Falcao was to futsal what Babe Ruth was to baseball, Muhammad Ali was to boxing, Dale Earnhardt was to stock car racing, Michael Jordan was to basketball and Jonoh Lomu was to rugby union – not just arguably the greatest practitioner in his sport’s history, but someone who gave it an almighty popularity hike via incomparable showmanship.
Youtube footage of the Brazilian’s jaw-dropping trickery and preposterous goals had seen futsal rocket from football’s anonymous baby brother into one of the fastest-growing sports on the planet. Yet as fans drooled over watching the sixth edition of the FIFA Futsal World Cup in 2008, Falcao, a potent vacuum of individual awards over the previous half-decade, dreaded exiting the tournament having taken a potentially fatal step towards retiring having never become a world champion.
At his first FIFA Futsal World Cup in 2000, the cheery Paulista had co-starred in a side headlined by Manoel Tobias, which scored a whopping 75 goals and conceded just ten in seven matches en route to the final. There, however, Brazil’s consummate monopoly of the competition was ended by Spain. Four years later Falcao swaggered to the adidas Golden Ball and adidas Golden Shoe awards, but once again the canary-yellow dream was erased by Iberian red, this time in the semi-finals.
Now there was a consensus that this would be the 31-year-old’s last crack at gold. And if that wasn’t sufficient pressure on the shoulders that had shimmied opponent aplenty into submission, Falcao had to do it in front of Brazil’s own, ultra-demanding fans.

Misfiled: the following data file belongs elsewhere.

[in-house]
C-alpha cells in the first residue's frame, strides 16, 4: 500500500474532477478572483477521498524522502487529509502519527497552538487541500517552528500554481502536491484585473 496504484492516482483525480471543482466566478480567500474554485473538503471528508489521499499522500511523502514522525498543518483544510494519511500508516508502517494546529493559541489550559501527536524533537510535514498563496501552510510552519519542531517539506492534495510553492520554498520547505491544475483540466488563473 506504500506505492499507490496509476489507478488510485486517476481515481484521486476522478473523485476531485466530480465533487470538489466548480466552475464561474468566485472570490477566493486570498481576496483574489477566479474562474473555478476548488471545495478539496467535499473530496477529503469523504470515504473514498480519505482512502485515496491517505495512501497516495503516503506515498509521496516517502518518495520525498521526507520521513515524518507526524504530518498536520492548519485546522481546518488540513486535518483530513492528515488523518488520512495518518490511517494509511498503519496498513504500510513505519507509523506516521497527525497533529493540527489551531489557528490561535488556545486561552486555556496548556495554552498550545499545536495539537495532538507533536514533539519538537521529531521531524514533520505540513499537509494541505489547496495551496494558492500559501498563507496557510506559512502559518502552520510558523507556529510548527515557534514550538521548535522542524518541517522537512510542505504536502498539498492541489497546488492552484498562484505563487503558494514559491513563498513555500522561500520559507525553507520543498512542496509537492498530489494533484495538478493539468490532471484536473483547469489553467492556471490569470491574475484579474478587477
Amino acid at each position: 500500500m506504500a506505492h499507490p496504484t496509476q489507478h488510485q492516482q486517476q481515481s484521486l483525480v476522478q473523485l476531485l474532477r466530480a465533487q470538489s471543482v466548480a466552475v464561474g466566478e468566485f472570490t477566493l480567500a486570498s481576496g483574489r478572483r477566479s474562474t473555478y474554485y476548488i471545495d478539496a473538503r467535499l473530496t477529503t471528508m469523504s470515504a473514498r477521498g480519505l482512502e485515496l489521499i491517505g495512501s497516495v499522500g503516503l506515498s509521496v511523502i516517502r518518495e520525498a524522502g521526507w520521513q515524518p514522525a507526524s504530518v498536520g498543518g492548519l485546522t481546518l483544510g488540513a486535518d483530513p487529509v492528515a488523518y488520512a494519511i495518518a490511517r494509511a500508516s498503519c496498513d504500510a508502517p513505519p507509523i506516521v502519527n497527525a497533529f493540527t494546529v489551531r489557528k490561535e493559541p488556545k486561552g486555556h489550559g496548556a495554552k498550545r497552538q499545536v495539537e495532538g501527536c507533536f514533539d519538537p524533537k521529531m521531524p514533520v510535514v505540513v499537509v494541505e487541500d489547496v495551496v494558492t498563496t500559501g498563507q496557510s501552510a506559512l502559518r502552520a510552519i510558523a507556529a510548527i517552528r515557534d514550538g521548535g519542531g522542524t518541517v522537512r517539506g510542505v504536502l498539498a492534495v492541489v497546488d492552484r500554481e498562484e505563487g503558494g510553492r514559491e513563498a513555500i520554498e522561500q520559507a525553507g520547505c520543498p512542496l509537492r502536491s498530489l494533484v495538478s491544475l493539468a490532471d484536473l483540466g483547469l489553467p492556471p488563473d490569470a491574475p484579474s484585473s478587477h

F12 and A Seleção nevertheless got off to a start, winning all four of their Group A games, scoring 49 – 11 courtesy of their talisman – and conceding just one in the process. Falcao then netted a hat-trick in a 5-3 win over Ukraine that secured Brazil Group E’s ticket to the semi-finals, before he was again on target in a 4-2 win over Russia that sent Paulo de Oliveira’s court wizards into the decider. Facing them, five years ago to this Saturday at the Maracanazinho in Rio de Janeiro, would be that old nemesis Spain.
The first period was extremely tight, but when brilliance did flicker, it was via the feet of Falcao. First, he duped two Spaniards with a double-drag-back, before nutmegging a third, only to finally run out of room. Then Falcao’s outrageous back-heel forced Luis Amado into a fine save.
After a goalless first half, Marquinho finally put Brazil ahead on 24 minutes, only for Torras to quickly restore parity for Spain. Then disaster struck for the hosts: Falcao limped off with a twisted ankle. The game ultimately finished 2-2, leaving a penalty shootout to decide whether the man widely regarded as futsal’s greatest-ever performer would lift its biggest prize – and, agonisingly for the injured No12, he was powerless to dictate its outcome. Fortunately for Falcao, four of his team-mates converted penalties and another, substitute goalkeeper Franklin, saved two of Spain’s. Falcao was finally a world champion.
“I was so, so nervous at the end,” said Falcao afterwards. “It’s even more nerve-wracking when you’re not out there playing. My heart was beating fast but we managed to hang on and beat Spain in just the same way they beat us back in 2004.
“It makes me feel tremendously happy because it's something I've been trying to achieve with the national side for 12 years. It's also come at a special time in a special place – here in Brazil, in front of our families. The feeling is just incredible.
“I feel fulfilled now. Four years ago I won all the individual awards but I was desperate to be world champion. Now that I've won the title, the player of the tournament award and finished second-top scorer, it's too much. I couldn’t have asked for more.”